The Organization of the Black Sea Economic Cooperation (BSEC) will celebrate its 20th anniversary with a summit in İstanbul on Tuesday attended by heads of state.
Held at the Lütfi Kırdar International Convention Hall, the summit will begin with a BSEC Council of Foreign Ministers special meeting, a Group Chairs of BSEC Parliamentary Assembly meeting, a forum of academics, an economy forum and a BSEC CSO forum, with the BSEC Heads of State summit taking place at noon.
In ancient times, the importance of the Black Sea region as a trading center was second only to that of the Mediterranean. People of the Aegean sailed to these unfamiliar waters in the 10th century B.C., exploring gold and iron mines. They were met with towering waves, strong currents, storms and new peoples and cultures. It is speculated that due to the unwelcoming attitude they encountered there, they named the Black Sea “Aexeinos Pontos” -- literally “sea that does not like friends.” It is also theorized that the word “Aexeinos” derives from “Ahşaena,” a Persian word that means “darkness,” or from “Aşkenaz,” the grandson of Yafes, the son of Noah, who is said to have lived in this area.
With the advent of new shipping technologies, strong vessels were built to ensure safe sailing in Black Sea waters. The wealth of the region was disseminated throughout the Aegean and Mediterranean regions, channeled through colonies built along the shores of the Black Sea. In this way the approach to the Black Sea changed, and it was renamed “Pontos Euxeinos,” a sea that loves guests. Currently, the name of the Black Sea is uniform in translation in the languages spoken along its shores. In English, it is “Black Sea”; in Ottoman, “Bahr-i Siyah”; Bulgarian and Russian, “Chernoye More” ; Ukrainian, “Çorne More”; Georgian, “Saviz Jgva”; Romanian, “Marea Neagra”; Greek, “Mavro Thalassa”; Arabic, “al-Bahr al-Aswad”; Adige, “Hi Fitse”; Abkhaz, “Amsin Eykua”; Megrel, “Uça Zuğa.”
In fact, the “black” in the name does not hold a negative meaning, but rather stresses the location and emphasizes the nobility, glory and fertility of the sea. In Bilge Kagan inscriptions, “black” signifies “north,” and likewise in roots of the Turkish language. For this reason, the names of the northward-facing city gates of ancient Turkish cities are “black,” and so the sea to the north was named the Black Sea and the one in the south Akdeniz (which literally means “white sea” -- the Mediterranean). In the ancient roots of the Turkish language, black has connotations of nobility, glory and supremacy, and strong and glorious rivers streaming from east to west are often called “black.”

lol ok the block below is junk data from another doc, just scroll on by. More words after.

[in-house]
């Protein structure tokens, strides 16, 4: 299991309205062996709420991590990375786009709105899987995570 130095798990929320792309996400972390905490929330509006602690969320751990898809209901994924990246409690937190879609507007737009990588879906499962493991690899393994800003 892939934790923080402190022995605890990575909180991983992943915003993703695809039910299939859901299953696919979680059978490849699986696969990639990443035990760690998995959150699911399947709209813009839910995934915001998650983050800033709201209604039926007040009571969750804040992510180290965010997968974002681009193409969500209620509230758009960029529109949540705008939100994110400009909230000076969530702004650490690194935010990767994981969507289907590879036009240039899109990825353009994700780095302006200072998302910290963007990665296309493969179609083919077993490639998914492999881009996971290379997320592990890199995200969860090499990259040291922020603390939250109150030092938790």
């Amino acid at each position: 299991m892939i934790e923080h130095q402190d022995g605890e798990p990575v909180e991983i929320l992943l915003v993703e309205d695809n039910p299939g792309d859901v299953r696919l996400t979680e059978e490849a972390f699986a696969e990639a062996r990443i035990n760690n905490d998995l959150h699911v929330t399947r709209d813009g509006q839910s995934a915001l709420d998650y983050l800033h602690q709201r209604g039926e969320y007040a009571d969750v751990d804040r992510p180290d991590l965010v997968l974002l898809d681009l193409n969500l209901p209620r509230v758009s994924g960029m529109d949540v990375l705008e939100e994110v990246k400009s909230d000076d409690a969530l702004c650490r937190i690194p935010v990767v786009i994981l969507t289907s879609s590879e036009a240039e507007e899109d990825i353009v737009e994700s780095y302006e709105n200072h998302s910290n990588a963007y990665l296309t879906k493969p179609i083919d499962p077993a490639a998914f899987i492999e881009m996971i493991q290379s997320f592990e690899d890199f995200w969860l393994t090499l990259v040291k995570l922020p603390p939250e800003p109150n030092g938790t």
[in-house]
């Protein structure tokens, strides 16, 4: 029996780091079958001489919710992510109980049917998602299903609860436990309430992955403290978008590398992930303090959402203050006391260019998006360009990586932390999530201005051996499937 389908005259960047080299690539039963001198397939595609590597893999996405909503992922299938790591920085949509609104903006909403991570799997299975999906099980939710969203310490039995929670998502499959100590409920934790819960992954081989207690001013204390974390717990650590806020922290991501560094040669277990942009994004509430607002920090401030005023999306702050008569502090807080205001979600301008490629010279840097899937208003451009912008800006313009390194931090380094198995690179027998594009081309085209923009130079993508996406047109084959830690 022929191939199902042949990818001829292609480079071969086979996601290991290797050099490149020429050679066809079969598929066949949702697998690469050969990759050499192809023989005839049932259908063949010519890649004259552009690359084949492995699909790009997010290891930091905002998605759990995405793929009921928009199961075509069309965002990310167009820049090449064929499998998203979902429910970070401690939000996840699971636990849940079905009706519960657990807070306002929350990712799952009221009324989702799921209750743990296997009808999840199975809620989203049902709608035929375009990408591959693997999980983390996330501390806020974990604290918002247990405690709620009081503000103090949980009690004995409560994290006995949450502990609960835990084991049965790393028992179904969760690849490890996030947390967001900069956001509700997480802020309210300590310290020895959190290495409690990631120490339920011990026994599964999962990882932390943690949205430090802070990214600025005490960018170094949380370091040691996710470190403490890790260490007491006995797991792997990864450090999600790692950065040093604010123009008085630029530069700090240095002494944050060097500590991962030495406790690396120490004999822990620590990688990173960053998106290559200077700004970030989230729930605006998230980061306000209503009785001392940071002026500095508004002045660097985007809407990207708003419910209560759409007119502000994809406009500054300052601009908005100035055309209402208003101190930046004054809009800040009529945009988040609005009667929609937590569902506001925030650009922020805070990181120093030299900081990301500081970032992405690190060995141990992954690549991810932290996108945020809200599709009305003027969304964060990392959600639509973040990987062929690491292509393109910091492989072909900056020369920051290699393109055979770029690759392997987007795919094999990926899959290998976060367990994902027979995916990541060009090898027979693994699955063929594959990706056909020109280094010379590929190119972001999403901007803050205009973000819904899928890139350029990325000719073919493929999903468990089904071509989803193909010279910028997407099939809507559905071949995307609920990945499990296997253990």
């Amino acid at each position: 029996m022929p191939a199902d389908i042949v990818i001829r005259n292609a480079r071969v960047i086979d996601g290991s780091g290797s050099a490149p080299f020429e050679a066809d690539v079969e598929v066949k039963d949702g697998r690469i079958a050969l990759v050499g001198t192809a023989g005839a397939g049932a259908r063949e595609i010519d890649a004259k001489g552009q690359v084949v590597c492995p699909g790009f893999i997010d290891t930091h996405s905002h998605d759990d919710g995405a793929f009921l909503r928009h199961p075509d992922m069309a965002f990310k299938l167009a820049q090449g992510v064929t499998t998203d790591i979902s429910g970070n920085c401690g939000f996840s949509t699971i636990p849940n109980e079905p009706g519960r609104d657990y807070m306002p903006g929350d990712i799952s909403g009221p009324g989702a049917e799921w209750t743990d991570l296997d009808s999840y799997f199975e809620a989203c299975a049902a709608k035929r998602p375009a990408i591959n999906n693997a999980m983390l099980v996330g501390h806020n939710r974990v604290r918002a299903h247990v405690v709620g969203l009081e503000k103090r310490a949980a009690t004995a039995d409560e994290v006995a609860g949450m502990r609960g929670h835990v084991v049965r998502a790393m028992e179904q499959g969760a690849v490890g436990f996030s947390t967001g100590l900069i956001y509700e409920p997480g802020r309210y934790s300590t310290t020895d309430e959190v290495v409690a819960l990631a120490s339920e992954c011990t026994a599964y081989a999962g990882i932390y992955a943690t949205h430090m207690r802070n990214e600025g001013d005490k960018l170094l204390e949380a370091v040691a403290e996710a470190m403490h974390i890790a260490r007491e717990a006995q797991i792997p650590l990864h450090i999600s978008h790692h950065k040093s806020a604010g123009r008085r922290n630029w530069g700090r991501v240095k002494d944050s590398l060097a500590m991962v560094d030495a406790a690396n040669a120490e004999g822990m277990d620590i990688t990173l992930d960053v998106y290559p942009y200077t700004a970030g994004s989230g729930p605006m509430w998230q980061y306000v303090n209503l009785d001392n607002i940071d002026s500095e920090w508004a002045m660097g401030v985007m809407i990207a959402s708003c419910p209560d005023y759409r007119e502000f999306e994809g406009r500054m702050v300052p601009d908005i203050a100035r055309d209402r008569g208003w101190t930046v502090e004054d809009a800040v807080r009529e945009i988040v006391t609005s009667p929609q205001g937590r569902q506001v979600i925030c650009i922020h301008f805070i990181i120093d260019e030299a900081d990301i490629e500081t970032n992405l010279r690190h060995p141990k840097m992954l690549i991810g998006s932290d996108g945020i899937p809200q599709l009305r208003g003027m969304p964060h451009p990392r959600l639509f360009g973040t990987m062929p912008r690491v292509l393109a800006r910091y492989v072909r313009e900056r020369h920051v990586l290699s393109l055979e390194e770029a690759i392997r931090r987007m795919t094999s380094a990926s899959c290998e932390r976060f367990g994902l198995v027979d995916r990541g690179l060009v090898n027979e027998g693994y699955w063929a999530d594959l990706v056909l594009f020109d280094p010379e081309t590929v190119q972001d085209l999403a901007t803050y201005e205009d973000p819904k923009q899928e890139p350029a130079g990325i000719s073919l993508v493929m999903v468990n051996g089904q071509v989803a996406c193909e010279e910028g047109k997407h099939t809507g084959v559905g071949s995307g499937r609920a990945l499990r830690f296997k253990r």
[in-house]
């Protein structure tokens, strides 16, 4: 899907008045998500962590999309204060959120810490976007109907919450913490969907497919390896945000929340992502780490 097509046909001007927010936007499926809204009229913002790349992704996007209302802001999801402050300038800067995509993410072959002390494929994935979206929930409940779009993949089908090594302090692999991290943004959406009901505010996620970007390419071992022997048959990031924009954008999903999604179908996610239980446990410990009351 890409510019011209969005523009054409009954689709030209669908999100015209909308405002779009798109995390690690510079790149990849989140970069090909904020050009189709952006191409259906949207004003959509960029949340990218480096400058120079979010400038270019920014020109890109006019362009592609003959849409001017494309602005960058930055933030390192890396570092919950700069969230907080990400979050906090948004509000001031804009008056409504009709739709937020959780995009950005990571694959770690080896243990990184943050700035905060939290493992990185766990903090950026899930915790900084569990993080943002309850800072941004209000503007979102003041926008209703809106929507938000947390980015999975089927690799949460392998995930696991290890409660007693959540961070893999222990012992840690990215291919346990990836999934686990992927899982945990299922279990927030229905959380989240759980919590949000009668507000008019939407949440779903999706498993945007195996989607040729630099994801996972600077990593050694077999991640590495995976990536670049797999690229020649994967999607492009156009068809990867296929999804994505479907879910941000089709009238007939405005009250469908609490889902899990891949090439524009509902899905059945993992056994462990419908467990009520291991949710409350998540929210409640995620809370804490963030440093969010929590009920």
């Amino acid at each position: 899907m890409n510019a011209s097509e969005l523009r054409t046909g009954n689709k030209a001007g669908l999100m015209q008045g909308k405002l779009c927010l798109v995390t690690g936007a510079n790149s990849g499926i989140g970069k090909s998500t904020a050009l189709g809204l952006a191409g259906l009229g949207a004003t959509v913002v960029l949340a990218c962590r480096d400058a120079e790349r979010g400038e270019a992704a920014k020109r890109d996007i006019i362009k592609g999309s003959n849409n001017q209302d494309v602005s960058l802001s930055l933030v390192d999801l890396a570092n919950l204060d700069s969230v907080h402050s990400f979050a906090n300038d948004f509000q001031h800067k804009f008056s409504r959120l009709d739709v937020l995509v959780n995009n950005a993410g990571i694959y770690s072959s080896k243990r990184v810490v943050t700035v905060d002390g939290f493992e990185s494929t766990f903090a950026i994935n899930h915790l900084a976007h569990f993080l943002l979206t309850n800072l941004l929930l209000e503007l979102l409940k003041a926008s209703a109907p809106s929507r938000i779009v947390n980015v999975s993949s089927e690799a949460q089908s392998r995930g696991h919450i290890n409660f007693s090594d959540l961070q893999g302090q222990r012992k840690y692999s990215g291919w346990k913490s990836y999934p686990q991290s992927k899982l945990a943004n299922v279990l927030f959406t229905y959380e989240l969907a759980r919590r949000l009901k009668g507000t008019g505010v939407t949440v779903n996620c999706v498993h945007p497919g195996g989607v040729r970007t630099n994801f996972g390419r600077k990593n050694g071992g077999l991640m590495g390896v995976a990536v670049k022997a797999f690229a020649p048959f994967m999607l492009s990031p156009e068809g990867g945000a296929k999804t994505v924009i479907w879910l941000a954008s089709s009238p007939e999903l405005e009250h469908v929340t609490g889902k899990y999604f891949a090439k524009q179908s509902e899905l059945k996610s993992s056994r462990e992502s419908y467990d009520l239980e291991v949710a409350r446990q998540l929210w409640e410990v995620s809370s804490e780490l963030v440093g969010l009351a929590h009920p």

For a long time the Black Sea has been a region where peace and stability have reigned, even in Cold War times. In the 21st century, the Black Sea prepares to become the sea of democracy and freedom, as well as peace and stability. The growing identity of the Black Sea region will be revived and strengthened by the BSEC; it wants to become free and prosperous. The common identity of the Black Sea settlements, which can be traced back through history, continues to erode the boundaries between them: Visas are being lifted; passports are no longer required for travel; cultural differences and boundaries are being overcome. Airports are being jointly used, and the people are beginning to enjoy unity. The peoples of the Black Sea region now share the joy of being neighbors and relatives.
The BSEC prepares to rise like a phoenix under the leadership of experienced diplomats, such as Ambassadors Mithat Rende and Gökçen Kaya of the Turkish Foreign Ministry. Its initiative is breathing new life into the identity of the Black Sea.